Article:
The Bridge Spring 2017 The Bridge Spring 2017 - Page 6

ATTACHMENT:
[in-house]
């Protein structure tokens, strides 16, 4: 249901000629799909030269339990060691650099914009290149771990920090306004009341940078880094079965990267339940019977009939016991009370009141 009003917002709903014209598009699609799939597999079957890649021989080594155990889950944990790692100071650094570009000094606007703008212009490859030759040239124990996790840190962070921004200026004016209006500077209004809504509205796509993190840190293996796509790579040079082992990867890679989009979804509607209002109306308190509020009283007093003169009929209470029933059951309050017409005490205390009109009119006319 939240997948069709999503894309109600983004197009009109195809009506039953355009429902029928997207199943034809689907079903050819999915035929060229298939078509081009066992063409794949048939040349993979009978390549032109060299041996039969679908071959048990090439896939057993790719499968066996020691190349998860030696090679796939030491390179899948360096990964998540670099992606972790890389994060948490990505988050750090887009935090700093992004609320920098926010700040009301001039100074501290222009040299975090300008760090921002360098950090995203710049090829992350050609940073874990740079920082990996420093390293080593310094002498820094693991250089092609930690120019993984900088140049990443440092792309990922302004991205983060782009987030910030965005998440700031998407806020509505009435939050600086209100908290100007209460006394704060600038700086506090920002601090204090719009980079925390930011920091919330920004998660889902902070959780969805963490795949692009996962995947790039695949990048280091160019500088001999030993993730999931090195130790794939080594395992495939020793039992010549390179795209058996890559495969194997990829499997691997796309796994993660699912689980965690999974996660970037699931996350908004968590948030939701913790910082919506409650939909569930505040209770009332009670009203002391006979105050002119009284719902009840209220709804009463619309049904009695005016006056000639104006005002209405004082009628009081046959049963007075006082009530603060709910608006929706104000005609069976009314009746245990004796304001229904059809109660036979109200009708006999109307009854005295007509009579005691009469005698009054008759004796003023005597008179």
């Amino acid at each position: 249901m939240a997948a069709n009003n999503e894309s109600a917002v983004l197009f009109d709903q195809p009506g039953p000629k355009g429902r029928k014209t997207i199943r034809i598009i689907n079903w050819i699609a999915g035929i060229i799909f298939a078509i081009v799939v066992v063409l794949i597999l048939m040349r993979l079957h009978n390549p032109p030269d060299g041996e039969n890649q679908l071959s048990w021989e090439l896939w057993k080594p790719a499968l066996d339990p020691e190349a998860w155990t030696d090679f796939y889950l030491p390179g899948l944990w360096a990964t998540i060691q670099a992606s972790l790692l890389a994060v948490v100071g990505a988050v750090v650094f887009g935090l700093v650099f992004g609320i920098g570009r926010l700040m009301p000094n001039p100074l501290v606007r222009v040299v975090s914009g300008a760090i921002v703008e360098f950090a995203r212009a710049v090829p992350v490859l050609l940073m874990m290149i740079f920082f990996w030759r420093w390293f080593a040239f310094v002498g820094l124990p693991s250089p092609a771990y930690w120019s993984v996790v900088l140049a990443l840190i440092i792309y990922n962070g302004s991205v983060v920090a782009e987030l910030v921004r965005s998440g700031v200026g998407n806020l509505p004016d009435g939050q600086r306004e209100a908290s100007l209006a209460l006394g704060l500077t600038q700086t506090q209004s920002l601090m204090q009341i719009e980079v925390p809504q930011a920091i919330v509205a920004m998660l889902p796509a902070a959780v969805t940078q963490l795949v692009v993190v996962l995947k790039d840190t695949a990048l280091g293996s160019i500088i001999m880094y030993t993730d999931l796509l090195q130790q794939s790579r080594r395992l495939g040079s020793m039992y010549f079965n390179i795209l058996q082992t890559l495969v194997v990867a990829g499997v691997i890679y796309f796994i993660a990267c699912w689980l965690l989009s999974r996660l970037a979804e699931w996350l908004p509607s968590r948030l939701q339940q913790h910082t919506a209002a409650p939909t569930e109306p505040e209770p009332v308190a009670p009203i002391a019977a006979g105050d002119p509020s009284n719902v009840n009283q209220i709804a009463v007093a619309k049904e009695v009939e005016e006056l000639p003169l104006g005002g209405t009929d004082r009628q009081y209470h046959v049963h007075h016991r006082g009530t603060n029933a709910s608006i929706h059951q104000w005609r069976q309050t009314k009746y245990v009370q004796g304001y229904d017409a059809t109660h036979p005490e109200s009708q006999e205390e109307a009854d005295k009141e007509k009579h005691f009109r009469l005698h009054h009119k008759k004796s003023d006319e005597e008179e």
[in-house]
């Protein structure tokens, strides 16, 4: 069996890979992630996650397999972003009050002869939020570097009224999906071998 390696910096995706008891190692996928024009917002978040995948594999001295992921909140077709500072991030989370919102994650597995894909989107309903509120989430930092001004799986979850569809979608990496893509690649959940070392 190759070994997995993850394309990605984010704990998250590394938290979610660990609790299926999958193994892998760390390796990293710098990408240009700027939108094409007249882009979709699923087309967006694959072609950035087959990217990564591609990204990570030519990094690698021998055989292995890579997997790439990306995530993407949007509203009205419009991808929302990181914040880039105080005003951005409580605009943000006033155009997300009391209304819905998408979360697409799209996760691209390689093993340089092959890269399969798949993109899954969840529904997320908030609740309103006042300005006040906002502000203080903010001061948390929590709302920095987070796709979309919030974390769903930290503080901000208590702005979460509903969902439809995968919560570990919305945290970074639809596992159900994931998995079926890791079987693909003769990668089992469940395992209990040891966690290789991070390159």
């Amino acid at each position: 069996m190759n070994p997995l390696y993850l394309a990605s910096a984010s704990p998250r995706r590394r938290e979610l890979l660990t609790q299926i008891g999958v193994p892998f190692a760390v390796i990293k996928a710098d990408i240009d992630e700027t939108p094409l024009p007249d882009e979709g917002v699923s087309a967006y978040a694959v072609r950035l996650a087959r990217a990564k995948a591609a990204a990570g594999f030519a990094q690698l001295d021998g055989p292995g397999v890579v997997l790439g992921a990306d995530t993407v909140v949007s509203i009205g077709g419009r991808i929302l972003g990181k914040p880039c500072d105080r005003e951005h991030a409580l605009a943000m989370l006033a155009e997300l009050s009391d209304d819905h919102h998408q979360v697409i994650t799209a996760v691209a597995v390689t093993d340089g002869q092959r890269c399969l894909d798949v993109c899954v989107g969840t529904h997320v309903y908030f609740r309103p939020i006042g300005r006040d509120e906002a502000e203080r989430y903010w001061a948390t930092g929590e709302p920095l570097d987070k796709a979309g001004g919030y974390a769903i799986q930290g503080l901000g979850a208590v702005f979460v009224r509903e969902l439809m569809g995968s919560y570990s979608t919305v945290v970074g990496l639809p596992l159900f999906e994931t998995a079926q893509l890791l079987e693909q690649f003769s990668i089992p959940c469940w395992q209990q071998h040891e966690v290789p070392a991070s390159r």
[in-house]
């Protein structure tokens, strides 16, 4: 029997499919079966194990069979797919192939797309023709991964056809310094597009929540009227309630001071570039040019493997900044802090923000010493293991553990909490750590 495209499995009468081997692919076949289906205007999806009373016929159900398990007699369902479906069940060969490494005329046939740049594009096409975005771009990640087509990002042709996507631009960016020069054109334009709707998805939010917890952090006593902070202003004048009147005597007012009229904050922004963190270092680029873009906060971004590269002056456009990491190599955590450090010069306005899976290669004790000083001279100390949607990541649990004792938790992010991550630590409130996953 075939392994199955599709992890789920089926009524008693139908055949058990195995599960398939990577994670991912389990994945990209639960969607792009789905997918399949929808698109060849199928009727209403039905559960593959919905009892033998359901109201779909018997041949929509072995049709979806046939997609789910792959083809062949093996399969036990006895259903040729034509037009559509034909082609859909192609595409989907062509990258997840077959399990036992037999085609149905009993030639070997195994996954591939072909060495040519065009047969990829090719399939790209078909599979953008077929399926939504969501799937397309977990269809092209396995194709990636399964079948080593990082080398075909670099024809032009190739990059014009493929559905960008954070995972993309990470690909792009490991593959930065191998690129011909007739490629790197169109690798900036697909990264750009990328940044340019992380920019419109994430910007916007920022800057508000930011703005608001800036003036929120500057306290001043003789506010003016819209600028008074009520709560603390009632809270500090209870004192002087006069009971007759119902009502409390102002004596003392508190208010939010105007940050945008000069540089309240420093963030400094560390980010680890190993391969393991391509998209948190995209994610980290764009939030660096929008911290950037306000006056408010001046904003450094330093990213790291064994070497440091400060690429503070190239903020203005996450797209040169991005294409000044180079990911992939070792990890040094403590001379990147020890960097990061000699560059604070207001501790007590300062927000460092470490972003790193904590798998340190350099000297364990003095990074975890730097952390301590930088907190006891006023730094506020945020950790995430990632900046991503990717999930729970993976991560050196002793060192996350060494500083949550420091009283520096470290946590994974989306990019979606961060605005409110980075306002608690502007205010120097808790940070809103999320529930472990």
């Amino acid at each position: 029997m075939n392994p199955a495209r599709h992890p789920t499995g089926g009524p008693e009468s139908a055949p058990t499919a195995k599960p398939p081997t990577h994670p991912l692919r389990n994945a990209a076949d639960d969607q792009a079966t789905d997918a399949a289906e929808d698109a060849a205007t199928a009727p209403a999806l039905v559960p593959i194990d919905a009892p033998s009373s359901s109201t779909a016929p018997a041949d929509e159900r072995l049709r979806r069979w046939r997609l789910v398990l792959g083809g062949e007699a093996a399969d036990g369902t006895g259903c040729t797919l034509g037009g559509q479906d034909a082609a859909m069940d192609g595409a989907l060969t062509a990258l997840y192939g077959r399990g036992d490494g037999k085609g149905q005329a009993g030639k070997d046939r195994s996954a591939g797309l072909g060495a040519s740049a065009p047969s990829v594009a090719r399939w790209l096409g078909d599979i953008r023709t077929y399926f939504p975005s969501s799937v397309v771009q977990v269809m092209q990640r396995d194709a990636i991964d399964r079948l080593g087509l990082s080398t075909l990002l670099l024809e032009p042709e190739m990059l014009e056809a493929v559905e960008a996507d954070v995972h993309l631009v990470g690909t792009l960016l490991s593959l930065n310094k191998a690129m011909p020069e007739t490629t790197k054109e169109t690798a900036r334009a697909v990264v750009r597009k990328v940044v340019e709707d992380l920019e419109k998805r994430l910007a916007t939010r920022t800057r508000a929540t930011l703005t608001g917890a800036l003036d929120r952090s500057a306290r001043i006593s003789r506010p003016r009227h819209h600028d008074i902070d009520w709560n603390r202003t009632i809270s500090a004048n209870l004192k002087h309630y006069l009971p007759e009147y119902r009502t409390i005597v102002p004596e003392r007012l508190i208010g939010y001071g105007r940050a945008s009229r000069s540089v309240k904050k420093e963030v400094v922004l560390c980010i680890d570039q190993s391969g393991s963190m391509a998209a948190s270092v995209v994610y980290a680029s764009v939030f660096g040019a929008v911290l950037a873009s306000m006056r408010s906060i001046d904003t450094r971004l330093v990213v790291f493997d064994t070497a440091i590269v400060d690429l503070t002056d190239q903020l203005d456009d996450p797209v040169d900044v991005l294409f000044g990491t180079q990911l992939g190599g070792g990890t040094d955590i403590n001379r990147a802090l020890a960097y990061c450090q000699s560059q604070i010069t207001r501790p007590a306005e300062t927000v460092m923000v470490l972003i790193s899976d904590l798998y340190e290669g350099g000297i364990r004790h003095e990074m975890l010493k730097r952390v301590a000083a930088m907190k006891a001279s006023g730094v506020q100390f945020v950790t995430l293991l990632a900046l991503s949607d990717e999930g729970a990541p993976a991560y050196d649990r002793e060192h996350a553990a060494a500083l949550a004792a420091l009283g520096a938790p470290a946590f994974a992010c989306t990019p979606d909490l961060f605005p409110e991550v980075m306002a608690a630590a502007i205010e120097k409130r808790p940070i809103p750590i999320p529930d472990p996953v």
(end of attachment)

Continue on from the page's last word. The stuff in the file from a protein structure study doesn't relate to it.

Brave Tiger Olympians Winning ribbons was only a partial reason for smiles As eighth grader Hunter Frechette and his friends walked down the halls of Biddeford Middle School with “Eye of the Tiger” playing overhead, they felt like champions before the games had even begun. They were about to join their fellow students from across the District to participate in Special Olympics Maine. This year’s main event took place in the blue waters of the University of New England’s Campus Center aquatic facility. To the throngs of cheering parents, family, edu- cators and athletes it was clear to all that these children were excited to be sharing this moment with their peers -- not because they wanted to compete but simply to have fun. “Let me win, but if I cannot win let me be brave in the attempt. We are proud of you no matter what you achieve, as long as you tried your best,” the announcer proclaimed during opening ceremonies. “Bravery in attempt” was on full display for the duration of the day’s activities. Special Tigers Photos courtesy of Tammy Belanger During the heats, observers witnessed as many smiles as high-fives between student athletes, teachers and families. One-by-one students carefully slithered into the pool and anxiously awaited the sound of the starting gun. Splash- ing and smiling, athletes of all ages and abilities made their way down the lanes as the crowd cheered. Their pride was in their own effort, and that of their peers. Ribbons and lap times were secondary considerations; everything took a backseat to cheering on friends. “Special Olympics are one of the few times where one feels, and gets swept up in, the unity and genuine pride and joy,” said Diane Frechette, Hunter’s Mom. “Today, they were special - but in a different way. They were the athletes that were going to bring home the ‘Tiger Pride’ for Biddeford Schools. As a parent, we don’t often get to sit on the sidelines of events and cheer our kiddos on. But when we do, look out! There was slight, healthy competitiveness, yet athletes cheered each other on, parents and coaches cheered on children that weren’t theirs, and ob- servers beamed with smiles. My heart exploded with pride for all of them.” “I like to swim super fast with my friends,” said Hunter. “It makes me proud.” Special Olympics Maine’s mission is to provide year-round sports training and athletic com- petition in a variety of Olympic-type sports for children and adults with intellectual disabilities, offering extended opportunities to develop phys- ical fitness, demonstrate courage, experience joy, and participate in a sharing of gifts, skills and friendship with their families and the community at-large. Diane adds, “The event is run by the most gen- uine people who are there because they want to be. They were compassionate, understanding and patient, had endless encouragement and not once stopped clapping and cheering on the athletes.” That evening, Diane went into Hunter’s room to see him arranging all his trophies, awards and ribbons that he’s ever won. With the biggest smile he said, “Look Mom, I did it!” As her eyes welled up with happy tears, Diane replied, “Yes you did Hunter, you certainly did.”